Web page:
Camfed recently launched a partnership with Worldreader to drive up learning outcomes in Tanzania, where the teaching language switches from Swahili to English at the secondary level, adding an additional barrier for girls in impoverished communities. “By providing cost-effective digital e-readers with bespoke learning materials that help girls to learn English, as well as being able to hold thousands of relevant books, we plan to improve education quality and access at scale,” explains Cotton.
Chancellor of DC Public Schools (DCPS)
In 2010 Kaya Henderson took over as chancellor of the District of Columbia Public Schools (DCPS) amid staggering dropout rates, failing test scores, and the shouting of angry parents. Teacher retention was low and illiteracy was high. Her predecessor Michelle Rhee was notoriously public and even went so far as to fire a principal on camera—a move that made her less than popular with the Washington Teacher’s Union.
One of Henderson’s first proclamations was that she’d be less talk and more walk. Her strategy of sending school representatives into neighborhoods in an effort to encourage more one-on-one communication is working so far, though some parents were not so thrilled with her proposal to close 20 schools in the district. Her approach to dealing with teachers, however, is carrying favor with the union and she recently wrote an oped piece/love letter in The New York Times on the virtues of respecting the educator. “Real respect—the kind you have for the people you most admire—is the only path to great teaching,” wrote Henderson.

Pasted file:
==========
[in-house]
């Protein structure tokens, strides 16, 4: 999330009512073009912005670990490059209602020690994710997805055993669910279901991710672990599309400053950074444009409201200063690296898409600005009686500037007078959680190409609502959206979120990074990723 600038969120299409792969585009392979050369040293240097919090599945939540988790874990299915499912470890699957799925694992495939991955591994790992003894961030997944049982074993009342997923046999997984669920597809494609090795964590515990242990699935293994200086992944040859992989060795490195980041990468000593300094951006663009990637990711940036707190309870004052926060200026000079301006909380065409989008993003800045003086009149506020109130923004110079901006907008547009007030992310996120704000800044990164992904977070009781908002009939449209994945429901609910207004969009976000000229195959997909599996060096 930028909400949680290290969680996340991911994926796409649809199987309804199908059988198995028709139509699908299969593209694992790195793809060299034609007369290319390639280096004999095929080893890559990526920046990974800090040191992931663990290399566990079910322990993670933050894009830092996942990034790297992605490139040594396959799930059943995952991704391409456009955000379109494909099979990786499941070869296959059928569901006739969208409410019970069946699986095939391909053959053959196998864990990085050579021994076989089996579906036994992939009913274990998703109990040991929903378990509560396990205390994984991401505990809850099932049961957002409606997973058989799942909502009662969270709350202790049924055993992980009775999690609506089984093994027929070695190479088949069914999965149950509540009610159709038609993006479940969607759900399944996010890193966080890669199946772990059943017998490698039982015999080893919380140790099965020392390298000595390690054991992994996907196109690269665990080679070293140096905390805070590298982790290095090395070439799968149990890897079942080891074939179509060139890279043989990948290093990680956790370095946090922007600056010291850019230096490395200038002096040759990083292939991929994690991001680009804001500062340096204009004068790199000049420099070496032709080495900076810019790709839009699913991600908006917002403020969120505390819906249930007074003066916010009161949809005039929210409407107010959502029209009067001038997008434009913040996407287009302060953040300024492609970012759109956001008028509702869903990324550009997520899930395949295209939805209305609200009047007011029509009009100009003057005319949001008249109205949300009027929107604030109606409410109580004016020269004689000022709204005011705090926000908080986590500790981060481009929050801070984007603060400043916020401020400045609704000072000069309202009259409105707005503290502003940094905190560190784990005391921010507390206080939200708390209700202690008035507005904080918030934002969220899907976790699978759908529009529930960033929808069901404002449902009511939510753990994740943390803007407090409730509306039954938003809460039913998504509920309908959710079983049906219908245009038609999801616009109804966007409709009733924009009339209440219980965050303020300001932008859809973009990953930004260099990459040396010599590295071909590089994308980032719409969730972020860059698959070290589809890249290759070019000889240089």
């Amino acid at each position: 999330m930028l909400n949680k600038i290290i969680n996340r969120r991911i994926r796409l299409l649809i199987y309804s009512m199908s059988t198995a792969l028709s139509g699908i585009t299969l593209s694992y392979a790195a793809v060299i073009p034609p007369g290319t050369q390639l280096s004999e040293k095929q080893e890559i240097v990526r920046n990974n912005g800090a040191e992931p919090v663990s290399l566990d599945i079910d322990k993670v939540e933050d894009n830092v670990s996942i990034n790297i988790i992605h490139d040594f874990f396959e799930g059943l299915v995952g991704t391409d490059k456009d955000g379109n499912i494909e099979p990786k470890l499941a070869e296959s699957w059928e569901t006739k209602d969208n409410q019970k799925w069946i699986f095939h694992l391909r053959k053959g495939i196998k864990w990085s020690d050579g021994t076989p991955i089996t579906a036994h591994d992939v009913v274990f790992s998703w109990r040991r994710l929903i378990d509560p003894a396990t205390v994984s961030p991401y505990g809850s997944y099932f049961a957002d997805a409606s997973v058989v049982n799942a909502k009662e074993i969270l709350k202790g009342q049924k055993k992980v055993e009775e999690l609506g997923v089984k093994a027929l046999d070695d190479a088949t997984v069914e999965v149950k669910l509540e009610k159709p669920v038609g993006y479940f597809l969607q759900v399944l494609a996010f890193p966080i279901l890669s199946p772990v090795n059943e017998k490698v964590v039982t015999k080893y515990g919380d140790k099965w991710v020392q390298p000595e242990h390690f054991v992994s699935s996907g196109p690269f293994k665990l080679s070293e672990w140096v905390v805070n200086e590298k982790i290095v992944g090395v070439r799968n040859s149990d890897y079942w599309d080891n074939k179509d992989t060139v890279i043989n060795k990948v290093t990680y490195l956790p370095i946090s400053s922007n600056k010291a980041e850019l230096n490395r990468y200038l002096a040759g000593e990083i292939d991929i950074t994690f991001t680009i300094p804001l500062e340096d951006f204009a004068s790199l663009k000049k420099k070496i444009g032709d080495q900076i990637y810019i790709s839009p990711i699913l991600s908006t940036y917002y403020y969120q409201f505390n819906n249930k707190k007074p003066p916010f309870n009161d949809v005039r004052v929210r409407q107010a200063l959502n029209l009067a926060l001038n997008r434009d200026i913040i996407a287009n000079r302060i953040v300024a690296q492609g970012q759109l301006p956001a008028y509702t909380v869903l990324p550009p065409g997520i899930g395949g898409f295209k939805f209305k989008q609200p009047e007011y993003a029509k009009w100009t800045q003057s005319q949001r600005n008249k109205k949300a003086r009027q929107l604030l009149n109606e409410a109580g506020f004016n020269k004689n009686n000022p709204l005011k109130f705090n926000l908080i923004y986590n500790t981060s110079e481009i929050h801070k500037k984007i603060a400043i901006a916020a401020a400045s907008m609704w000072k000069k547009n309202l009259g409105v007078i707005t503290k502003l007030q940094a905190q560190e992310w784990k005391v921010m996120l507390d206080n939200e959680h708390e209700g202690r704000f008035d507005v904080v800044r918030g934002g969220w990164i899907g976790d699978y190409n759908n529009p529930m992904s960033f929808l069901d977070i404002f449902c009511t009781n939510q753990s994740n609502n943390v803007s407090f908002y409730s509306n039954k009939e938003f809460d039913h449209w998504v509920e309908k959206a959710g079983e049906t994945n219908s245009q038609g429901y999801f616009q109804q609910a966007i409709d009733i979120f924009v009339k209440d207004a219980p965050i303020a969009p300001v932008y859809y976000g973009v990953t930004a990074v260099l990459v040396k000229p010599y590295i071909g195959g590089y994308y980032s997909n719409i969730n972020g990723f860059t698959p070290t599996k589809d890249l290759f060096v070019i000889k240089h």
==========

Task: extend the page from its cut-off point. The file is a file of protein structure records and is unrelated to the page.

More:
She has put her district’s money where her mouth is, and top teachers are now paid $125,000 a year. But real success may lie in other numbers. Attendance and graduation rates are slowly increasing and truancy rates are steadily falling. Plans are in the works for an all-male high school to accommodate the black and Latino males, many of whom never graduate, who make up 43% of the DCPS.
Everyone needs a friend in Washington. For about 10 million students in school districts nationwide looking to enhance their education through technology, Keith Krueger and his team at The Consortium for School Networking (CoSN) are probably their best bet. From showing off the first use of Mosaic for education at their first conference to leading the passage of E-Rate to their long-standing work on helping schools budget with Total Cost of Ownership, CoSN CEO Keith Krueger has seen the changes and evolution of how we think about edtech. “We spent an awful lot of time talking about the big vision, sometimes misplaced talking about the technology and not about the learning,” says Krueger. “We are at a different moment where we can dive in a little bit deeper and see things from a broader consensus that technology will be a catalyst for a different kind of learning. The question is no longer should we invest in technology but how do we do it in a way that makes a really profound difference?”